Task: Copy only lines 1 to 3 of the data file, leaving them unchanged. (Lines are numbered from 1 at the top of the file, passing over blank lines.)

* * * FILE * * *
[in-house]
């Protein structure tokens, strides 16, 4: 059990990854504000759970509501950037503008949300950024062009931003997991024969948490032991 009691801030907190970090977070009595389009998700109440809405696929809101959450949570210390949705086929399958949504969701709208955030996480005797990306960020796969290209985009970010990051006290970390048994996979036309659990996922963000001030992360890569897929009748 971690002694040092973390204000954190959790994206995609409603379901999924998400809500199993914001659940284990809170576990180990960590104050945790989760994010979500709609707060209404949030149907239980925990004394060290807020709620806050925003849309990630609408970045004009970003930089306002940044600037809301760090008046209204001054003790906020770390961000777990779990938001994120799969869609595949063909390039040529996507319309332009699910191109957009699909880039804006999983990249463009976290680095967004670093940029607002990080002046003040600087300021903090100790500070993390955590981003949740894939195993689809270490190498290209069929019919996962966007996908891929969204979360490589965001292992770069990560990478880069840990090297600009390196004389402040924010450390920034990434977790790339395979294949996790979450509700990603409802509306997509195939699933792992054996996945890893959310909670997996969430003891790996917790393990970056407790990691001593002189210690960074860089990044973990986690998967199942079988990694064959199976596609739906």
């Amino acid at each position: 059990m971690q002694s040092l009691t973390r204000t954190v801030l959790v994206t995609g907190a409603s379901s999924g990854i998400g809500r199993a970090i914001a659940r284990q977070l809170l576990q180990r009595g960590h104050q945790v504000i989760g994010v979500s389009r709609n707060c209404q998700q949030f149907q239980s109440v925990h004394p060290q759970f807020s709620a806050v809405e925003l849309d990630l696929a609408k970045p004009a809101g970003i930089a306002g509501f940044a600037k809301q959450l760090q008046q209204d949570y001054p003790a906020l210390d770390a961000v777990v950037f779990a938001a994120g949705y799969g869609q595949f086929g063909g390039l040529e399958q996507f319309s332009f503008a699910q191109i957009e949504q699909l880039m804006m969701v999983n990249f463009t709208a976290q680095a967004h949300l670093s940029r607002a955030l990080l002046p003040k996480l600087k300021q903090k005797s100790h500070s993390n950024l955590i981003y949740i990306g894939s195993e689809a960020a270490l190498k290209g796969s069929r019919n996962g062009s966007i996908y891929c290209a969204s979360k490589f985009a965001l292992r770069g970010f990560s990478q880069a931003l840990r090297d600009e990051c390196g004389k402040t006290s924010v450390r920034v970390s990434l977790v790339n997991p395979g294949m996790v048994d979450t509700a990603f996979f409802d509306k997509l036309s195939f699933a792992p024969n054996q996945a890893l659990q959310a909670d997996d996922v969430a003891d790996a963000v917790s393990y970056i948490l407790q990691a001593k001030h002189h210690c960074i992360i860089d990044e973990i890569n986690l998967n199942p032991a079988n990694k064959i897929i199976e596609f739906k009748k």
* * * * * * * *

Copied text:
[in-house]
């Protein structure tokens, strides 16, 4: 059990990854504000759970509501950037503008949300950024062009931003997991024969948490032991 009691801030907190970090977070009595389009998700109440809405696929809101959450949570210390949705086929399958949504969701709208955030996480005797990306960020796969290209985009970010990051006290970390048994996979036309659990996922963000001030992360890569897929009748 971690002694040092973390204000954190959790994206995609409603379901999924998400809500199993914001659940284990809170576990180990960590104050945790989760994010979500709609707060209404949030149907239980925990004394060290807020709620806050925003849309990630609408970045004009970003930089306002940044600037809301760090008046209204001054003790906020770390961000777990779990938001994120799969869609595949063909390039040529996507319309332009699910191109957009699909880039804006999983990249463009976290680095967004670093940029607002990080002046003040600087300021903090100790500070993390955590981003949740894939195993689809270490190498290209069929019919996962966007996908891929969204979360490589965001292992770069990560990478880069840990090297600009390196004389402040924010450390920034990434977790790339395979294949996790979450509700990603409802509306997509195939699933792992054996996945890893959310909670997996969430003891790996917790393990970056407790990691001593002189210690960074860089990044973990986690998967199942079988990694064959199976596609739906």
């Amino acid at each position: 059990m971690q002694s040092l009691t973390r204000t954190v801030l959790v994206t995609g907190a409603s379901s999924g990854i998400g809500r199993a970090i914001a659940r284990q977070l809170l576990q180990r009595g960590h104050q945790v504000i989760g994010v979500s389009r709609n707060c209404q998700q949030f149907q239980s109440v925990h004394p060290q759970f807020s709620a806050v809405e925003l849309d990630l696929a609408k970045p004009a809101g970003i930089a306002g509501f940044a600037k809301q959450l760090q008046q209204d949570y001054p003790a906020l210390d770390a961000v777990v950037f779990a938001a994120g949705y799969g869609q595949f086929g063909g390039l040529e399958q996507f319309s332009f503008a699910q191109i957009e949504q699909l880039m804006m969701v999983n990249f463009t709208a976290q680095a967004h949300l670093s940029r607002a955030l990080l002046p003040k996480l600087k300021q903090k005797s100790h500070s993390n950024l955590i981003y949740i990306g894939s195993e689809a960020a270490l190498k290209g796969s069929r019919n996962g062009s966007i996908y891929c290209a969204s979360k490589f985009a965001l292992r770069g970010f990560s990478q880069a931003l840990r090297d600009e990051c390196g004389k402040t006290s924010v450390r920034v970390s990434l977790v790339n997991p395979g294949m996790v048994d979450t509700a990603f996979f409802d509306k997509l036309s195939f699933a792992p024969n054996q996945a890893l659990q959310a909670d997996d996922v969430a003891d790996a963000v917790s393990y970056i948490l407790q990691a001593k001030h002189h210690c960074i992360i860089d990044e973990i890569n986690l998967n199942p032991a079988n990694k064959i897929i199976e596609f739906k009748k």